The Confession

In my last entry, I promised you Steve’s “confession,” so here it is: as I was prepping Callum’s room to paint it, Steve casually mentioned that he used to be a professional painter. Somehow, we managed to get through painting both an apartment and a house in Ottawa without this ever coming up. As soon as he revealed this to me, I began to imagine him painting our current home from top to bottom, from ceilings to baseboards, and everything in between, including the kitchen cabinets (they’re those ubiquitous 80’s jobs with the oak trim at the bottom). I wonder why he had kept his previous life as a painter to himself until now?

I suppose that divulging this information might have worked contrary to his desire to do as little work as possible on our rental home. Oh well. At least he left this on my pillow to make up for it:


That’s right, folks. Let your imaginations run WILD about what I might have had to do for all that Canadian Tire dough! I’m a lucky lady!

At any rate, we did get Callum’s room painted last week, and with a hectic week of him starting daycare, I’m finally getting around to posting some before and after pics. I’m much happier with the sunny yellow and crisp white trim than the drab mix of browns that was up before. What do you think?

Here’s a photo of the nursery with the old colours, as I was preparing the room to be painted:


And here’s a photo of the nursery after:


I painted the walls and Steve did the trim. Can you tell the difference between the professional and the amateur’s work?

In the meantime, transitioning Callum to daycare continues to be a bit of a struggle. I was thrown into a complete tailspin last Friday, when I went to pick him up and found—horror of horrors—processed cheese and 2% milk in the fridge in the infant room! The friend that I spoke to after these discoveries would attest to the fact that I was very upset by this. In retrospect, it may have been an overreaction, but so far, I’ve cooked all of Callum’s food, and as a result, he’s had nothing processed. Also, children under the age of two should only drink whole milk, because it contains fat that is important for their developing brains.

In the end, a quick talk with the lead caregiver in Callum’s room and the daycare centre’s owner seems to have resolved the situation. We went over what kinds of food Callum will be getting as snacks, and processed cheese is not on the list. They explained that they only occasionally give the children milk at all and that, when they do, it’s just a small amount on their cereal, and they let me know that I was free to bring in whole milk for Callum should I so desire. I have since done so.

Although these may seem like small things, everything seems all-important when raising a child, and the choices I’ve made along the way, such as making Callum’s food myself in order to keep processed foods our of his diet, seem all the more important now that I am letting go of having him at home with me twenty-four hours a day, seven days a week. I imagine the next twenty years or more will be a gradual process of letting go, but these first few steps are difficult!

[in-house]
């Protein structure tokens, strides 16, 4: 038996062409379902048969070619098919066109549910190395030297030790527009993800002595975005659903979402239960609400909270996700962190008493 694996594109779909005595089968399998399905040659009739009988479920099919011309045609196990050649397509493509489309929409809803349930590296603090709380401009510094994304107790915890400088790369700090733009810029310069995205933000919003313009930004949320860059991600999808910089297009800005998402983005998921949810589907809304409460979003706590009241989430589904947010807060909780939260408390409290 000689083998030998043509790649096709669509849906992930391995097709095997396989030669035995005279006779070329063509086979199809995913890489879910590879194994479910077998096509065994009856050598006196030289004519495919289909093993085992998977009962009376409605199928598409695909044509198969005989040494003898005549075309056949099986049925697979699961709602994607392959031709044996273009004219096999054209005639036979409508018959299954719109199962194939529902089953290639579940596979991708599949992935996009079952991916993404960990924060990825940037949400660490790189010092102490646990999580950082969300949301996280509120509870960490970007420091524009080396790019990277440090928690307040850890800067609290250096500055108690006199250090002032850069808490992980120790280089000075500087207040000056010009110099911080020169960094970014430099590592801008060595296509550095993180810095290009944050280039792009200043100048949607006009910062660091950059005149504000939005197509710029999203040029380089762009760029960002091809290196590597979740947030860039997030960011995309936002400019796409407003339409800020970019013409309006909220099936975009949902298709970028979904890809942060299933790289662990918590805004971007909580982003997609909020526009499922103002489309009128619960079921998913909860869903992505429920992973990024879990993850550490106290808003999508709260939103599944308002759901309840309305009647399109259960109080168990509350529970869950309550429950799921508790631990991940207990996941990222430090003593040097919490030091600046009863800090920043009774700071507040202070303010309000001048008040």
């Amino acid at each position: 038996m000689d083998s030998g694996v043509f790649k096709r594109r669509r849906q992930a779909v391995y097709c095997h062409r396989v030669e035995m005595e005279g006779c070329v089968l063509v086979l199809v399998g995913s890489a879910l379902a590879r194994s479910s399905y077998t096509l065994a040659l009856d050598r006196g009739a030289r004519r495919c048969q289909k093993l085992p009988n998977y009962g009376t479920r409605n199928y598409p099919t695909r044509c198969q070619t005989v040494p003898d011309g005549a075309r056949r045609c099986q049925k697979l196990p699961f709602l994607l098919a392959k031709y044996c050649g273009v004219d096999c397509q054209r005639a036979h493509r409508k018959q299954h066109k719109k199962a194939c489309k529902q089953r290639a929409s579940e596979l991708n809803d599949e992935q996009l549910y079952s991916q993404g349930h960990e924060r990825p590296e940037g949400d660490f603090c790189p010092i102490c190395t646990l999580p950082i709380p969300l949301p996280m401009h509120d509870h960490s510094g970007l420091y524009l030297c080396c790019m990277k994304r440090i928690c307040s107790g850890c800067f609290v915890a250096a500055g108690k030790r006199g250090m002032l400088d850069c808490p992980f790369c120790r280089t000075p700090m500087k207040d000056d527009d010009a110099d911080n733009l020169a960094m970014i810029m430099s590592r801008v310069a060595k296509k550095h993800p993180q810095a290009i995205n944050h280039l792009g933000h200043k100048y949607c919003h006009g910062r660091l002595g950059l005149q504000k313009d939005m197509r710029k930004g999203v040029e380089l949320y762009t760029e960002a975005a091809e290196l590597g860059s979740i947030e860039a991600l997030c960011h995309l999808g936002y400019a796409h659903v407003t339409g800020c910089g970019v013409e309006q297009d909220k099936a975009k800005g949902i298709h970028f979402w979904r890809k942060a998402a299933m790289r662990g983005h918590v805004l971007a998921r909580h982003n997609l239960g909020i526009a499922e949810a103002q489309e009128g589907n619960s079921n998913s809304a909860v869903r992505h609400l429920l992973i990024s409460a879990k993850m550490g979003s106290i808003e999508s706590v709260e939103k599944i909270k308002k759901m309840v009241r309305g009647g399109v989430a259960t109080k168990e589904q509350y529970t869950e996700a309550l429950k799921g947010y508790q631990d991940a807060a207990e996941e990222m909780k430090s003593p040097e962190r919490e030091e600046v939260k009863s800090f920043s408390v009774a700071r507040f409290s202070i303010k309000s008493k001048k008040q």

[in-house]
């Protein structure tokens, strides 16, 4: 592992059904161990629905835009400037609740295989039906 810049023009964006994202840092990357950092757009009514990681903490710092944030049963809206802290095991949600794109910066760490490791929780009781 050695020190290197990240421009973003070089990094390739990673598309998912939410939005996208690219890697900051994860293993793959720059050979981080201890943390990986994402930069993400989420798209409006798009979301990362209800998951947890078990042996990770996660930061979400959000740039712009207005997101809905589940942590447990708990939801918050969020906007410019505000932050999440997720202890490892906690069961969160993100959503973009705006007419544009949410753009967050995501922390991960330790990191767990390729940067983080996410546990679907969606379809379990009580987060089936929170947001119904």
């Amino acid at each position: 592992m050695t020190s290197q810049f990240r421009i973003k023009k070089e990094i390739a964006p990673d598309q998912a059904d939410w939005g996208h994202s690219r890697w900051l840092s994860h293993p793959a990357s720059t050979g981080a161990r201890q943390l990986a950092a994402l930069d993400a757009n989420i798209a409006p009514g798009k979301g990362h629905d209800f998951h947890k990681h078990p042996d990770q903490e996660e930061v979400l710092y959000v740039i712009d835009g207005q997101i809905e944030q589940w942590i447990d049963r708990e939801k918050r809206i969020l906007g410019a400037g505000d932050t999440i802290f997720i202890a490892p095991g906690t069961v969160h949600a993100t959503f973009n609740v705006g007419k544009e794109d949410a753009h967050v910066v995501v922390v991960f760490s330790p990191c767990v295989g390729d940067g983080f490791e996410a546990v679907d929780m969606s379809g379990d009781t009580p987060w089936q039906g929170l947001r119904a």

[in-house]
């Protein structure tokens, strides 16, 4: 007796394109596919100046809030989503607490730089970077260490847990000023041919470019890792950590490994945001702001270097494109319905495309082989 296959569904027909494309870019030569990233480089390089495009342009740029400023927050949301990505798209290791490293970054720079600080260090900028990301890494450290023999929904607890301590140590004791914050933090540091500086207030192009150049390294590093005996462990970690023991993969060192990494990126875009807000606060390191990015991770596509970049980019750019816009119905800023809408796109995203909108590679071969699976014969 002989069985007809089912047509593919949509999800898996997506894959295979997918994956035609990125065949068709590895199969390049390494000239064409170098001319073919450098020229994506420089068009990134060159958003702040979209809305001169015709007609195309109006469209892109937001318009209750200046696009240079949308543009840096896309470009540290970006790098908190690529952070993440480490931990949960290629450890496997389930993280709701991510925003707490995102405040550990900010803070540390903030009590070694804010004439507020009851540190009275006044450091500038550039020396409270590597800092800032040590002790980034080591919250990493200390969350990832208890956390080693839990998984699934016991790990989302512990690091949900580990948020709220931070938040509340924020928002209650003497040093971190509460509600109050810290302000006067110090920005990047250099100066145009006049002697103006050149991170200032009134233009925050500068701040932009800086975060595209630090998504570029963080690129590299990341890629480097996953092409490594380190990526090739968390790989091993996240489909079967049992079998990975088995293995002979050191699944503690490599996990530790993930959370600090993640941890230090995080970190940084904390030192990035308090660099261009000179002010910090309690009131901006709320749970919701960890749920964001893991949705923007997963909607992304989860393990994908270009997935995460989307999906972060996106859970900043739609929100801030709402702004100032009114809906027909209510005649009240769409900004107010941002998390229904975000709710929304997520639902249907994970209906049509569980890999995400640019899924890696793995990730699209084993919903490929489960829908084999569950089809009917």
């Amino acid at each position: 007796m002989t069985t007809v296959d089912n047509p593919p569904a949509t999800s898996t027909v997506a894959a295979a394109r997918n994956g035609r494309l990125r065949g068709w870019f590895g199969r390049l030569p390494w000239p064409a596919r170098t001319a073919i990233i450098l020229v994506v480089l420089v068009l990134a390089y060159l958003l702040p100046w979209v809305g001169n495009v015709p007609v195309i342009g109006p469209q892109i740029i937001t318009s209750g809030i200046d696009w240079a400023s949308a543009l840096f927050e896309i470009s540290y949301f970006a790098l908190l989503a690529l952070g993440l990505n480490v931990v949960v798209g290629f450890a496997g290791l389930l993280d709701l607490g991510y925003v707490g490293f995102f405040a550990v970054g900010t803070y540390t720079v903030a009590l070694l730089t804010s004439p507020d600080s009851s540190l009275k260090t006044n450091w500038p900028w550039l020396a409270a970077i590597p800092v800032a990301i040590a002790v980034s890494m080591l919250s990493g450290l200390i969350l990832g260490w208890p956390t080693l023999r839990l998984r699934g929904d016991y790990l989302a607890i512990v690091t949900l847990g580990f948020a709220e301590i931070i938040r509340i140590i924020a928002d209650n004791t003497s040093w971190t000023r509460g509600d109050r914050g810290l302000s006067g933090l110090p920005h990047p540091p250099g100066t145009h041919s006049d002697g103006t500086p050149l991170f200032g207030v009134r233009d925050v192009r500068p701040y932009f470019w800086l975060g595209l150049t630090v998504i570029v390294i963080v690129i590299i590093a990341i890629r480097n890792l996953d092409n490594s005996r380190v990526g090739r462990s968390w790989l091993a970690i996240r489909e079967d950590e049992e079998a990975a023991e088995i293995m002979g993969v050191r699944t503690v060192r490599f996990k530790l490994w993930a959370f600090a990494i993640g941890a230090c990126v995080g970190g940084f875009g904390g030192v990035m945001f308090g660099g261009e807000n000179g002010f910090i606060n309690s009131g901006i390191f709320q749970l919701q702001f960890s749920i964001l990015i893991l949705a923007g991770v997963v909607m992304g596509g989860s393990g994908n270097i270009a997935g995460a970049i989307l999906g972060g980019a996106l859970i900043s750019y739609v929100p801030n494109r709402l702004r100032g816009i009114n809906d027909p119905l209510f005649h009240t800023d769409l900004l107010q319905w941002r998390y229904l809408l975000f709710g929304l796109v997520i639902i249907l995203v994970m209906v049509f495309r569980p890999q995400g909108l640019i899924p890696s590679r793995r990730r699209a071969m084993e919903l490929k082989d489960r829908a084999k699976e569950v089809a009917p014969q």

Daycare: eep!

ImageToday was Callum’s first day of daycare. Although he was there less than two hours, since this week is his “gradual entry” into the program, and I was at the daycare centre the whole time, I was a bundle of nerves. (Last night I woke up at 2 a.m. feeling nauseous…) Leaving my one-year-old child in the care of complete strangers, no matter how lovely they may seem, is the most anxiety-provoking thing I have ever done.

We shopped around for a daycare, and this is a nice place: clean, bright, good caregiver to child ratio, good philosophy… Nonetheless, it feels like a baby farm to me: babies eating in high chairs in a circle, lining up to wash their hands. One little boy cried nearly the whole time we were there: separation anxiety. I felt his pain. I suppose I’ll get used to the idea, and Callum was a trooper, of course. He starting exploring the centre as soon as we got there, excited to see new toys and faces (in that order, apparently). I left the room a couple of times, and when I returned he didn’t seem to have noticed my absence: the first time, he was happily munching away on his lunch, and the second, he and another little person were figuring out a bead maze together. I’m proud of his independence! Maybe he can teach me a little?

Certainly, the song that was playing in the elevator as we made our exit didn’t help much: it was Eric Clapton’s “Tears in Heaven.” As if I hadn’t already pictured terrible scenarios involving the daycare’s fifth floor balcony. Thanks for that, universe and soft-rock elevator music station.

Coming soon: photos of Callum’s now pale yellow room and Steve’s confession…